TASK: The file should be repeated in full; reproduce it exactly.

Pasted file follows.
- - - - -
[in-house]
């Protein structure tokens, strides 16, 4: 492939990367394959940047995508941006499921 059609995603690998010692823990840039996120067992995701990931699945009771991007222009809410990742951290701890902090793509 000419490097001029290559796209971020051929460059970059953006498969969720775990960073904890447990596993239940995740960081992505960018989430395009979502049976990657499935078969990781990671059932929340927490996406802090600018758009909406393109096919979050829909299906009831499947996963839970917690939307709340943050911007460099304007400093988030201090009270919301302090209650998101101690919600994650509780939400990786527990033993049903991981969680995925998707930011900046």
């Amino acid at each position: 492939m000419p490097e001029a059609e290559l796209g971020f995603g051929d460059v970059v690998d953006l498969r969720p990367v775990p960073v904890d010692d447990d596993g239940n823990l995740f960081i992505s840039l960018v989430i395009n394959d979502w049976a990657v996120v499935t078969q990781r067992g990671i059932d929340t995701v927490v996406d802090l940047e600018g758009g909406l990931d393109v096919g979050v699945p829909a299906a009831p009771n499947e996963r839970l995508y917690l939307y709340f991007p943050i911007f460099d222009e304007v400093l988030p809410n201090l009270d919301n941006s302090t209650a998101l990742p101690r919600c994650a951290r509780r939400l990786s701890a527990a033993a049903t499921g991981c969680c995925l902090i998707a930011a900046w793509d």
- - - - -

[in-house]
């Protein structure tokens, strides 16, 4: 492939990367394959940047995508941006499921 059609995603690998010692823990840039996120067992995701990931699945009771991007222009809410990742951290701890902090793509 000419490097001029290559796209971020051929460059970059953006498969969720775990960073904890447990596993239940995740960081992505960018989430395009979502049976990657499935078969990781990671059932929340927490996406802090600018758009909406393109096919979050829909299906009831499947996963839970917690939307709340943050911007460099304007400093988030201090009270919301302090209650998101101690919600994650509780939400990786527990033993049903991981969680995925998707930011900046």
């Amino acid at each position: 492939m000419p490097e001029a059609e290559l796209g971020f995603g051929d460059v970059v690998d953006l498969r969720p990367v775990p960073v904890d010692d447990d596993g239940n823990l995740f960081i992505s840039l960018v989430i395009n394959d979502w049976a990657v996120v499935t078969q990781r067992g990671i059932d929340t995701v927490v996406d802090l940047e600018g758009g909406l990931d393109v096919g979050v699945p829909a299906a009831p009771n499947e996963r839970l995508y917690l939307y709340f991007p943050i911007f460099d222009e304007v400093l988030p809410n201090l009270d919301n941006s302090t209650a998101l990742p101690r919600c994650a951290r509780r939400l990786s701890a527990a033993a049903t499921g991981c969680c995925l902090i998707a930011a900046w793509d």